With age comes wisdom – and apparently lumps, bumps, spots, dots and weird patches that weren’t there before. Thanks to age, heredity and sun exposure, it’s quite common for lesions or pigmentation to appear on our skin as we get older.
As a fair-skinned person in my forties, I have more than a few skincare sins from my youth to atone for; bad habits have left behind pigmentation and wrinkles. But other skin concerns have come up over the years and I have questions. Is that raised, itchy brown spot on my back a mole? What about the scaly patch by my ear that didn’t used to be there? How easy is it to get rid of that cluster of spider veins on the front of my shin?
I turned to the expertise of ICLS Director of Dermatology, Dr. Sapra, during a Skin Clean-Up appointment. The Skin Clean-Up is a chance to meet with our dermatologist to first identify a list of concerns, and then plan an efficient course of action for each one as desired. Treatment(s) could include electrocautery, excision or laser treatments. (Scheduled separately as needed.)
First, I met with nurse Lesley, who explained that we would review all of my concerns. She asked about my daily skincare routine, pleased to know I use sunscreen with a Vitamin C serum daily to prevent further sun damage. She listened to my questions and took photos of each area of concern. Afterwards, Dr. Sapra came in to examine me head to toe.
As it turns out the mole on my back wasn’t a mole, but a seborrheic keratosis. These are common, benign growths that are typically found on the face, shoulders, chest and back – I had a few of them including the spot near my ear. Luckily, the two in question could be easily removed that day through a process called curettage. While there was nothing worrisome – that is, of medical concern – I was comforted knowing that anything that’s removed is always sent off to the lab for testing.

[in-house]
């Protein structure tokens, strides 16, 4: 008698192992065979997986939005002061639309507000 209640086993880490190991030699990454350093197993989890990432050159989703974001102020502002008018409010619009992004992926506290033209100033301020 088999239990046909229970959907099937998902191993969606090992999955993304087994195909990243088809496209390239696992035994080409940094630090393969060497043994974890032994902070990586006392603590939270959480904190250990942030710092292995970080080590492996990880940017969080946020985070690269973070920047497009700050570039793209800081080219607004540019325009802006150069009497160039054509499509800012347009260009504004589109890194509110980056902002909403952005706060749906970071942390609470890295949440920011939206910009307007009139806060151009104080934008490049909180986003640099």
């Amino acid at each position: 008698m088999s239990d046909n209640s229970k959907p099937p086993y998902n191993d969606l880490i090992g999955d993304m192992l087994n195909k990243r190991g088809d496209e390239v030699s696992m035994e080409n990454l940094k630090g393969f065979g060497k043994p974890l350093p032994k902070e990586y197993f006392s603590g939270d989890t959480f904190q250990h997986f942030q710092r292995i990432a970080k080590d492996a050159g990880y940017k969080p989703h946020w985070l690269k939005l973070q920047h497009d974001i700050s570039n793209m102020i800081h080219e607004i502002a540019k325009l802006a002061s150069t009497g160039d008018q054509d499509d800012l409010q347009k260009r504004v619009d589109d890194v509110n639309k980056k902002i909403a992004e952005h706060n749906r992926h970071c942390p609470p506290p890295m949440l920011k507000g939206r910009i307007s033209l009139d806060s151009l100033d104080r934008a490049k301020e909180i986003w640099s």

The small vessels on the front of my shin could be easily treated with sclerotherapy, a simple procedure where saline is injected, causing the vein to shrink. Dr. Sapra also noted my sun damage and suggested both skincare and laser options to reduce my brown spots and pigmentation.
Treating the seborrheic keratosis was easy. Nurse Lesley injected the two areas with a little bit of freezing, then used the curettage method to remove them. Curettage is essentially scraping the superficial tissue from the surface using a spoon-shaped utensil – but don’t try this at home, kids. My prescription is to keep the spots clean and apply Polysporin. (I’ll also avoid swimming or direct sun until the area heals.) I scheduled a follow-up appointment for the sclerotherapy and bought some new skincare on my way out. And just like that, I’m a little more comfortable – and confident – in my skin.
Contact one of our patient coordinators to discuss scheduling your Skin Clean-Up appointment.
Watch one Skin Clean-Up patient’s experience with a Seborrheic Keratoses removal.
By ICLS staff member Leesa Butler